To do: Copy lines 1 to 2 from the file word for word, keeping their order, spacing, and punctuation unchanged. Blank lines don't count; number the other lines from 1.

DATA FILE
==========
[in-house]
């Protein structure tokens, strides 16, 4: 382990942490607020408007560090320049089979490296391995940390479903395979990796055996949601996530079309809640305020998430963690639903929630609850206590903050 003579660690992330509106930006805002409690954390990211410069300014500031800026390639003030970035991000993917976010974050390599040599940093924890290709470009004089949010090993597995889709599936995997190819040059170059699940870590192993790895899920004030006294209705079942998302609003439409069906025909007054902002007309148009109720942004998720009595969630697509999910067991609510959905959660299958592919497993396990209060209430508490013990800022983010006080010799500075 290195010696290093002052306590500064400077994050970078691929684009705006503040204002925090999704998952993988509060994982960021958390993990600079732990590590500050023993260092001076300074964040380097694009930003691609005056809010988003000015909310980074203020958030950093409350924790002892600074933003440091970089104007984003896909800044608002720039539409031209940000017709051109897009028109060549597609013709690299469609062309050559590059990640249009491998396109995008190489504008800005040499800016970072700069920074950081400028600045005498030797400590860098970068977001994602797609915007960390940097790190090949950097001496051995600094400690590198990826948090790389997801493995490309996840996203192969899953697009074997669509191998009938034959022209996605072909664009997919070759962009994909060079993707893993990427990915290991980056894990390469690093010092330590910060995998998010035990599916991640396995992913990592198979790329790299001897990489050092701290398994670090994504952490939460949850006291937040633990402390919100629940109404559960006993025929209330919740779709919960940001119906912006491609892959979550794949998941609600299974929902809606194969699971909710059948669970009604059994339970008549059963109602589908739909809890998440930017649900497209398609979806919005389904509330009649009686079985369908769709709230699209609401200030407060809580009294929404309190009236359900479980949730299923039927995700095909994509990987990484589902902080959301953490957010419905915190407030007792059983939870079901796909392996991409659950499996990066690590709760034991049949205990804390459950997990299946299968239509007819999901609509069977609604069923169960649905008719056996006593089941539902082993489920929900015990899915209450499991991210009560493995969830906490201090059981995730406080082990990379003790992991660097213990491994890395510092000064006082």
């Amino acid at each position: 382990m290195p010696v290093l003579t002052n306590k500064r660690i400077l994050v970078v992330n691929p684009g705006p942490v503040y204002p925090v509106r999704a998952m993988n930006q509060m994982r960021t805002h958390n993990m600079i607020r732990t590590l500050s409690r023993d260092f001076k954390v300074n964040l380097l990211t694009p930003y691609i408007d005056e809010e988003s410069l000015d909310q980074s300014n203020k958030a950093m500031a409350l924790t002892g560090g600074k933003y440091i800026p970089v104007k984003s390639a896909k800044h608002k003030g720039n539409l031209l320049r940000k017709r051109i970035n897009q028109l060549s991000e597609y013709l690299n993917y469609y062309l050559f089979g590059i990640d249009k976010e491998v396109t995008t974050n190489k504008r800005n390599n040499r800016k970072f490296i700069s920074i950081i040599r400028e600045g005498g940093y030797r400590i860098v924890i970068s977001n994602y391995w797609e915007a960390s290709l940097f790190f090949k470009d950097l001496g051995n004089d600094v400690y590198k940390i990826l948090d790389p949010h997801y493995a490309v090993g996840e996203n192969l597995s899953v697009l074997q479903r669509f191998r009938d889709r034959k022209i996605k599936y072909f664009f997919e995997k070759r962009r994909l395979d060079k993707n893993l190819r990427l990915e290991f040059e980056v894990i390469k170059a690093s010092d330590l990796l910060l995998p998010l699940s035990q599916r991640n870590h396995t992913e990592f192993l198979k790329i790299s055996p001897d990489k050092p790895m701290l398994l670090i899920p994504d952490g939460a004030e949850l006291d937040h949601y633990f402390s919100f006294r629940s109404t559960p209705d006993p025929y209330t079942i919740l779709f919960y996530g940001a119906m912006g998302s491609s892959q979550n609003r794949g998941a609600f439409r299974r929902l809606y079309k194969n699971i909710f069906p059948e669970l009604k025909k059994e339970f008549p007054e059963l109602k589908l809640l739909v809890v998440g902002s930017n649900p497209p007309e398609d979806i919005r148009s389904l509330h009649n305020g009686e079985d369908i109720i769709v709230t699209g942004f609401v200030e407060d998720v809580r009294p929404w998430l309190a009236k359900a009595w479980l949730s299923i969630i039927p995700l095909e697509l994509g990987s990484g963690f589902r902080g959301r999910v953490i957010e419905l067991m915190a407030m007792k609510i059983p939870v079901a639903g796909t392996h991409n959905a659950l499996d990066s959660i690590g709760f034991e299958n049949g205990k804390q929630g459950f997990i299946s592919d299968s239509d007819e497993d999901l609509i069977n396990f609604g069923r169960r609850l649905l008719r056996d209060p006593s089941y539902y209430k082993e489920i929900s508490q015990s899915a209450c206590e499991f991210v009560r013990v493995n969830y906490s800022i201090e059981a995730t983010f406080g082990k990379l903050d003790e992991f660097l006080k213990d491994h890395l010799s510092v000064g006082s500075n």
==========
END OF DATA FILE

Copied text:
[in-house]
């Protein structure tokens, strides 16, 4: 382990942490607020408007560090320049089979490296391995940390479903395979990796055996949601996530079309809640305020998430963690639903929630609850206590903050 003579660690992330509106930006805002409690954390990211410069300014500031800026390639003030970035991000993917976010974050390599040599940093924890290709470009004089949010090993597995889709599936995997190819040059170059699940870590192993790895899920004030006294209705079942998302609003439409069906025909007054902002007309148009109720942004998720009595969630697509999910067991609510959905959660299958592919497993396990209060209430508490013990800022983010006080010799500075 290195010696290093002052306590500064400077994050970078691929684009705006503040204002925090999704998952993988509060994982960021958390993990600079732990590590500050023993260092001076300074964040380097694009930003691609005056809010988003000015909310980074203020958030950093409350924790002892600074933003440091970089104007984003896909800044608002720039539409031209940000017709051109897009028109060549597609013709690299469609062309050559590059990640249009491998396109995008190489504008800005040499800016970072700069920074950081400028600045005498030797400590860098970068977001994602797609915007960390940097790190090949950097001496051995600094400690590198990826948090790389997801493995490309996840996203192969899953697009074997669509191998009938034959022209996605072909664009997919070759962009994909060079993707893993990427990915290991980056894990390469690093010092330590910060995998998010035990599916991640396995992913990592198979790329790299001897990489050092701290398994670090994504952490939460949850006291937040633990402390919100629940109404559960006993025929209330919740779709919960940001119906912006491609892959979550794949998941609600299974929902809606194969699971909710059948669970009604059994339970008549059963109602589908739909809890998440930017649900497209398609979806919005389904509330009649009686079985369908769709709230699209609401200030407060809580009294929404309190009236359900479980949730299923039927995700095909994509990987990484589902902080959301953490957010419905915190407030007792059983939870079901796909392996991409659950499996990066690590709760034991049949205990804390459950997990299946299968239509007819999901609509069977609604069923169960649905008719056996006593089941539902082993489920929900015990899915209450499991991210009560493995969830906490201090059981995730406080082990990379003790992991660097213990491994890395510092000064006082």